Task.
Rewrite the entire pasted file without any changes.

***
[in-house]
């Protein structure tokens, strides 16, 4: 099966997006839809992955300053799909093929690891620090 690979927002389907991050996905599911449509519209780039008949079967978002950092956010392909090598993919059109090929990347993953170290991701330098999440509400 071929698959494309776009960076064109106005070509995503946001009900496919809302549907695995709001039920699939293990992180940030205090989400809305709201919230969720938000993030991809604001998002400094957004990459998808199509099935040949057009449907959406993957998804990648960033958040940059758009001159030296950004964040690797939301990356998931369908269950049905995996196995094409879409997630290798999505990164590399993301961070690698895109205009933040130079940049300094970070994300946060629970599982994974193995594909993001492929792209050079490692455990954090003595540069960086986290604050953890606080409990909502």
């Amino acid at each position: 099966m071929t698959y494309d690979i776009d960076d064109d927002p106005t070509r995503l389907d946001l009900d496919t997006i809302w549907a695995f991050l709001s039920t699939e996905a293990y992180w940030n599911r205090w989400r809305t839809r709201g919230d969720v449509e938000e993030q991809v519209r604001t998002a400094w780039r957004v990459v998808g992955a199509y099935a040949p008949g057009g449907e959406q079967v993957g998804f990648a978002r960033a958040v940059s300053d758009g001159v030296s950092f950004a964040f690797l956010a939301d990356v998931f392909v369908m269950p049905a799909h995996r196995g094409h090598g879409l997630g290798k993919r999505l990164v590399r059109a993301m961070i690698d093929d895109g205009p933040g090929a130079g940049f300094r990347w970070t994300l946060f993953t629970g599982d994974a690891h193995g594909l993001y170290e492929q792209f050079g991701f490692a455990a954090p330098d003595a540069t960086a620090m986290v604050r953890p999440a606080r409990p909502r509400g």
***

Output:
[in-house]
């Protein structure tokens, strides 16, 4: 099966997006839809992955300053799909093929690891620090 690979927002389907991050996905599911449509519209780039008949079967978002950092956010392909090598993919059109090929990347993953170290991701330098999440509400 071929698959494309776009960076064109106005070509995503946001009900496919809302549907695995709001039920699939293990992180940030205090989400809305709201919230969720938000993030991809604001998002400094957004990459998808199509099935040949057009449907959406993957998804990648960033958040940059758009001159030296950004964040690797939301990356998931369908269950049905995996196995094409879409997630290798999505990164590399993301961070690698895109205009933040130079940049300094970070994300946060629970599982994974193995594909993001492929792209050079490692455990954090003595540069960086986290604050953890606080409990909502």
């Amino acid at each position: 099966m071929t698959y494309d690979i776009d960076d064109d927002p106005t070509r995503l389907d946001l009900d496919t997006i809302w549907a695995f991050l709001s039920t699939e996905a293990y992180w940030n599911r205090w989400r809305t839809r709201g919230d969720v449509e938000e993030q991809v519209r604001t998002a400094w780039r957004v990459v998808g992955a199509y099935a040949p008949g057009g449907e959406q079967v993957g998804f990648a978002r960033a958040v940059s300053d758009g001159v030296s950092f950004a964040f690797l956010a939301d990356v998931f392909v369908m269950p049905a799909h995996r196995g094409h090598g879409l997630g290798k993919r999505l990164v590399r059109a993301m961070i690698d093929d895109g205009p933040g090929a130079g940049f300094r990347w970070t994300l946060f993953t629970g599982d994974a690891h193995g594909l993001y170290e492929q792209f050079g991701f490692a455990a954090p330098d003595a540069t960086a620090m986290v604050r953890p999440a606080r409990p909502r509400g």